Keywords: Insolvency Prediction, Insurance Default, Financial Crises; Prévision de la faillite, Insolvabilité assurantielle, Crises financières
    JEL: G22 G01 G11
    Date: 2020
  6. By: Isa, Berk Orkun; Yucel, Mustafa Eray
    Abstract: This paper lays down a mathematical model of political participation where participatory behavior functions as insurance against redistribution of resources. Abstracting a broad notion of political participation to its tangible bene�fits and costs, we elaborate the participatory behavior from the perspectives of Expected Utility and Cumulative Prospect Theory. Our elaboration reveals that the relative degrees of risk aversion and loss aversion yield a multiplicity of equilibria, sheds light on the recently observed absenteeism in political participation and suggest that participation would not increase unless the material domain of politics itself is altered.
    Keywords: Political Participation; Cumulative Prospect Theory; Risk Aversion; Insurance; Lobbying
    JEL: D72 P16
    Date: 2020–07–05
  7. By: Kristian Blickle (Federal Reserve Bank of New York); Markus Brunnermeier (Princeton University); Stephan Luck (Princeton University)
    Abstract: This paper studies a major financial panic, the run on the German banking system in 1931, to distinguish between banking theories that view depositors as demanders of liquidity and those that view them as providers of discipline. Our empirical approach exploits the fact that the German Crisis of 1931 was system-wide with cross-sectional variation in deposit flows as well as bank distress and took place in absence of a deposit insurance scheme. We find that interbank deposit flows predict subsequent bank distress early on. In contrast, wholesale depositors are more likely to withdraw from distressed banks at later stages of the run and only after the interbank market has started to collapse. Retail deposits are—despite the absence of deposit insurance—largely stable. Our findings emphasize the heterogeneity in depositor roles, with discipline being best provided through the interbank market.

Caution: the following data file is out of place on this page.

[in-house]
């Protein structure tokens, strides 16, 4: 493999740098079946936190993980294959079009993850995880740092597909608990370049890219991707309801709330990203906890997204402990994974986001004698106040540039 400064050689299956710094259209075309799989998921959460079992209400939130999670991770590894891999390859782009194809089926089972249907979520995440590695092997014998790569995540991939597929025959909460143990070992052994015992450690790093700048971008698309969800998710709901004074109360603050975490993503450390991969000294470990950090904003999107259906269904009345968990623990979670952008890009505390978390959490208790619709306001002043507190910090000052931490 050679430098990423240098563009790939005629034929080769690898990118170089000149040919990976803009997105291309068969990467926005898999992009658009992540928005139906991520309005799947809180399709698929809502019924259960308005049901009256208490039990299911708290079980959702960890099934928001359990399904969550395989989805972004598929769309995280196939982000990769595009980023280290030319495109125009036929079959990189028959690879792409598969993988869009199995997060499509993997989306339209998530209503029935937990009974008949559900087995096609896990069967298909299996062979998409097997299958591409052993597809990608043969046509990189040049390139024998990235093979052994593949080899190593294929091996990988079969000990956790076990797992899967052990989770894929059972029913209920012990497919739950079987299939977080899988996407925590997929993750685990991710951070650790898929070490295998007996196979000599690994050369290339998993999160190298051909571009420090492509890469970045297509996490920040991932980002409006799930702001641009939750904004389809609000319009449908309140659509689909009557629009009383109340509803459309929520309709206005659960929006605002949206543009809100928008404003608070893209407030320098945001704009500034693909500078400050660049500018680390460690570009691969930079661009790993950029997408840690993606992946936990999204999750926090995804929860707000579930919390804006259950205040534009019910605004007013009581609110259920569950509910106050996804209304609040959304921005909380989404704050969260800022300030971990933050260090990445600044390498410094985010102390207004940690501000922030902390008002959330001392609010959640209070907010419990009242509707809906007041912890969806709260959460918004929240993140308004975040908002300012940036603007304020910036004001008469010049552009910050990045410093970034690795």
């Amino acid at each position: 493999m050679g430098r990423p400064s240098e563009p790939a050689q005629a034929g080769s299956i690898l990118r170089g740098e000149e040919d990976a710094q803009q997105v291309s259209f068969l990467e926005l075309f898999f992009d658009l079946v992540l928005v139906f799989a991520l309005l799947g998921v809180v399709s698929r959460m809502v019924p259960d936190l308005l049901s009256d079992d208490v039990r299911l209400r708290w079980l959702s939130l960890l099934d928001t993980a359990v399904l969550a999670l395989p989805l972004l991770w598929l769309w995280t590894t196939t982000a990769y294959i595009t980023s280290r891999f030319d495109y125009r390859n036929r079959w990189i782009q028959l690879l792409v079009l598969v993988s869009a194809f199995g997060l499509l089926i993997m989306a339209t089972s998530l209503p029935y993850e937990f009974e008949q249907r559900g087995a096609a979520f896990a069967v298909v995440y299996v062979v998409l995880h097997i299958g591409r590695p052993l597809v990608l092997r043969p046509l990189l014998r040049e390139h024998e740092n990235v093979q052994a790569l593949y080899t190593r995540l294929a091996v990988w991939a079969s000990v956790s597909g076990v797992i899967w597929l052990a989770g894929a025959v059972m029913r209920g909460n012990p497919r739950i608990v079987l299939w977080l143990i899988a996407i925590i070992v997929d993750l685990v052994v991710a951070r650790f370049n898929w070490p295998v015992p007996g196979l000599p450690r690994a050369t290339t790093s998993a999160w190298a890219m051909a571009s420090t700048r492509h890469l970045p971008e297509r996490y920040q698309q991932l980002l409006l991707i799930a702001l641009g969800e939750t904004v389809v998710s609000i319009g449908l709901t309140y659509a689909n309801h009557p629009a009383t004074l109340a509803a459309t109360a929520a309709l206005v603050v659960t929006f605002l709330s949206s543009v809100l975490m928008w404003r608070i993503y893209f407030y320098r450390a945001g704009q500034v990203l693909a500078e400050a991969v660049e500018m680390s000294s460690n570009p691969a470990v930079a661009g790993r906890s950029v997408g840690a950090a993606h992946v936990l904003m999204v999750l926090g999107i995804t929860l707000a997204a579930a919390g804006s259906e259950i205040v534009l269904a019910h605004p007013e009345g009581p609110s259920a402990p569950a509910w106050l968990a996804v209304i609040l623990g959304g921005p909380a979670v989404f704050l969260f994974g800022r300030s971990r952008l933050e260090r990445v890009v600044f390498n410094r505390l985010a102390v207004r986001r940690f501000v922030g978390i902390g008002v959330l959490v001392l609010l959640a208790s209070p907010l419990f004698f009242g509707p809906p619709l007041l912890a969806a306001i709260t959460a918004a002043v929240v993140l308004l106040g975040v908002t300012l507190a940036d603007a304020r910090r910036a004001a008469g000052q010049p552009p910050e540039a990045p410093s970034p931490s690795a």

Keywords: Germany
    JEL: G01 G21 N20 N24
    Date: 2020–06
  8. By: Miguel Niño-Zarazúa (UNU-WIDER); Finn Tarp (University of Copenhagen)
    Abstract: In 2014, prior to the political transition of 2015 towards democracy, the government published the Myanmar National Social Protection Strategic Plan with the aim of supporting socio-economic development, and strengthening the resilience of vulnerable people against shocks and life cycle contingencies. In this study, we take stock of the social protection system in place in Myanmar until the end of 2020, paying attention to the design features, and levels of institutionalisation of these programmes. We conduct a poverty and inequality decomposition analysis as well as a benefit-incidence analysis to examine the degree of progressivity or regressivity of these programmes. Overall, we find low coverage rates of welfare benefits, with negligible poverty reducing effects at the national level. The contribution of welfare benefits to reducing inequality is mixed, with social insurance having disequalising effects while social assistance programmes have a more equalizing contribution to the distribution of income. Further simulation analysis indicates that expanding coverage under poverty targeting approaches would produce larger welfare gains than universal approaches in the delivery of welfare benefits, irrespective of the design features of programmes.